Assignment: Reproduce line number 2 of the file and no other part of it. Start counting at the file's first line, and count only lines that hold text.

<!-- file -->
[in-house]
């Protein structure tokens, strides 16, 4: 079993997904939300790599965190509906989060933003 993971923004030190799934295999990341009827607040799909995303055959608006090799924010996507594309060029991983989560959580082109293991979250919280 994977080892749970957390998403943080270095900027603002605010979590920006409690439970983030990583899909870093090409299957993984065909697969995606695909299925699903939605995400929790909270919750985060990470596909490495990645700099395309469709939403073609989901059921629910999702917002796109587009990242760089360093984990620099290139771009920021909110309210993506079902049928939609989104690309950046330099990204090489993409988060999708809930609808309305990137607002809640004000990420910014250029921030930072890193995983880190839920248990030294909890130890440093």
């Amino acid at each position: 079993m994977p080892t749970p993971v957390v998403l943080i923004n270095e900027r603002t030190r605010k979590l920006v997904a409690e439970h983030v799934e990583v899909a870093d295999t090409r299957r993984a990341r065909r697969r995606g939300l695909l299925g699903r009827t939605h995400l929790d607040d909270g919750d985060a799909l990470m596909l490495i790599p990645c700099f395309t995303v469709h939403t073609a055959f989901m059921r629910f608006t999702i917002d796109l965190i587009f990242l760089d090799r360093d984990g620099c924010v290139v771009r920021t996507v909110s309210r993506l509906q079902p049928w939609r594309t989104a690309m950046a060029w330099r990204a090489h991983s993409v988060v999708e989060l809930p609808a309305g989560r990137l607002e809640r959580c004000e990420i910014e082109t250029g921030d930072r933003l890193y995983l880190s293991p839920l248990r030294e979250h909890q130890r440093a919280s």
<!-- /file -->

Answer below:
């Protein structure tokens, strides 16, 4: 079993997904939300790599965190509906989060933003 993971923004030190799934295999990341009827607040799909995303055959608006090799924010996507594309060029991983989560959580082109293991979250919280 994977080892749970957390998403943080270095900027603002605010979590920006409690439970983030990583899909870093090409299957993984065909697969995606695909299925699903939605995400929790909270919750985060990470596909490495990645700099395309469709939403073609989901059921629910999702917002796109587009990242760089360093984990620099290139771009920021909110309210993506079902049928939609989104690309950046330099990204090489993409988060999708809930609808309305990137607002809640004000990420910014250029921030930072890193995983880190839920248990030294909890130890440093």